2 envelopes dry yeast
2 C warm water
5 C bread flour
1 1/2 t salt
1 t sugar
4 T olive oil
Spoon Mage™ Notes:
When measuring flour by volume, spoon the flour lightly into the cup. Never pack and never use the measuring cup as a scoop. The flour packs down and whatever you are baking will be too dense. Spoon it in and you’ll be fine.
Kneading is an important part of making yeast breads. Once you have stirred it together, turn the still sticky dough out onto a liberally floured surface. Sprinkle on more flour. Then fold the dough in half and push it down firmly with the heels of your hands to press it together. Give the dough a quarter turn, fold, and push. Repeat this, going round and round with the dough, sprinkling on more flour whenever the dough feels sticky. Depending upon how you measured, you may just need half a cup of extra flour or you may use quite a bit more.
The goal is not to measure the added flour, it is to have a lovely smooth round of dough that springs back when poked with a finger. Another test for well kneaded yeast dough is to give the dough a pinch. Does it have the consistency of your ear lobe? Then the dough is ready to rise. Kneading is hard work. It builds up the strength in your hands, arms, and shoulders. It also gets everything activated so the dough rises well.
Stir the yeast into warm water until all the yeast dissolves. Set aside.
Put the flour into a mixing bowl and stir in the salt and sugar.
Make a well in the flour and add the yeast mixture and oil.
Mix well until the dough is soft but not sticky – if it is sticky, add a little more flour in the next step.
Turn the dough out onto a lightly floured board (more flour here if dough is sticky). Knead for about 10 minutes or until the dough is smooth and elastic – it will pop back if you stick a finger into it. Bread flour makes a dense dough and it will take strong fingers to knead it near the end. Do not give up. Kneading is the single most important thing you do to any bread dough.
Place the dough inside a lightly oiled bowl and brush a bit of oil on top of the dough. Cover with a towel and place in a warm place such as in an oven. Allow to rise for 1 1/2 to 2 hours or until the dough is doubled in size and a hole remains if you poke your finger into the dough.
Remove the dough from the bowl and punch it down on a board.
Divide the dough into 2 equal balls for two large pizzas or 4 balls for four smaller dinner plate sized pizzas, cover and let rest for 10 minutes.
Taking 1 ball at a time, roll it out or pat and stretch it into a circle about 14 inches in diameter with the dough a little thicker and pinched up a bit at the edges. Place on a pizza stone or a lightly oiled baking sheet and prick all over lightly with a fork. Ok, that sounds so nice and easy. If you can do that, great! Here are more details about the process:
Prep a baking sheet with a little olive oil and sprinkle it with corn meal. The oil helps the bottom of the crust “fry” a bit and the corn meal keeps the pizza from sticking. Add a little extra corn meal to the center of the pizza pan before spreading out the dough. A cookie sheet works just fine. If you use a pizza stone, understand that they work best if you preheat them in the oven and transfer the pizza to the hot still in the oven stone using a pizza peel. This takes a lot of prep and more cookery tools, so I usually just use a pan, you do what you like. Sometimes I will use that terrific non-stick Reynold’s wrap. The pizza crisps up nice and easily slides off the pan onto the board for cutting.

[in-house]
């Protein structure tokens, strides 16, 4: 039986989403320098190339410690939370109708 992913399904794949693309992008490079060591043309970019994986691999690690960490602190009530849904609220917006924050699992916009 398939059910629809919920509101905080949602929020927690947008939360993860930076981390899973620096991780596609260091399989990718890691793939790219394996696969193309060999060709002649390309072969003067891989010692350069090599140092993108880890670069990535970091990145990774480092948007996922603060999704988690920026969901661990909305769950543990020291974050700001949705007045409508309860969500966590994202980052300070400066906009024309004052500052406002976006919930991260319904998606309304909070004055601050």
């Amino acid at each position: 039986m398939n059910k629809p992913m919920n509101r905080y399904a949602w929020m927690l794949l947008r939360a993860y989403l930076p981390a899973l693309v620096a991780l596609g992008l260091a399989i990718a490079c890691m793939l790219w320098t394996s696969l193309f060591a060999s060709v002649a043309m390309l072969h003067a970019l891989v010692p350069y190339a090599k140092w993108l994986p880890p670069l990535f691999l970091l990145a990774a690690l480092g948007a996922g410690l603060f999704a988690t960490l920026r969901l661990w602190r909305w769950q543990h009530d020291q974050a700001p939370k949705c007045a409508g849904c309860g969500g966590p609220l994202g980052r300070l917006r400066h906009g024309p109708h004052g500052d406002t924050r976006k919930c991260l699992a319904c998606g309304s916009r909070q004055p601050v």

Rolling pins are not good for crust. The smashing makes the dough too dense. Fortunately, you don’t have to form a circle by sending the dough high into the air, spinning dramatically – although it might be fun to try! Place the slightly flattened round of dough between your hands and slightly toss and press, turning it with your hand which should be hovering over the prepped pan just in case.
Whenever you wish or when the center threatens to split because it is too thin, stop the gentle tossing. Now lay it on the prepped pan and gently push, pull, and prod the dough into a 14 inch shape that is thin in the center with a slightly pulled up edge all around. Keep in mind that the dough will rise more as it bakes.
Don’t fuss the bits that might tear in the thin part – just pluck a piece off a thicker part and patch it. If necessary, a tiny dot of water on your finger will help make it adhere.
Let tough dough that wants to shrink instead of stretch rest undisturbed for about 10-15 minutes. This lets the gluten rest a bit, losing its resolve to fight so much when you return to form the crust.
Once the crust is formed, take a fork and poke the crust lightly with pokes about one inch apart not all the way through to the pan. This is called “docking” and prevents steam from building and blowing out of the crust and prevents large air bubbles that do not hold toppings.
Add your favorite sauce and/or toppings.
After the dough is topped with the rest of the ingredients, bake in a 400 degree oven until the crust is done – about 20 – 30.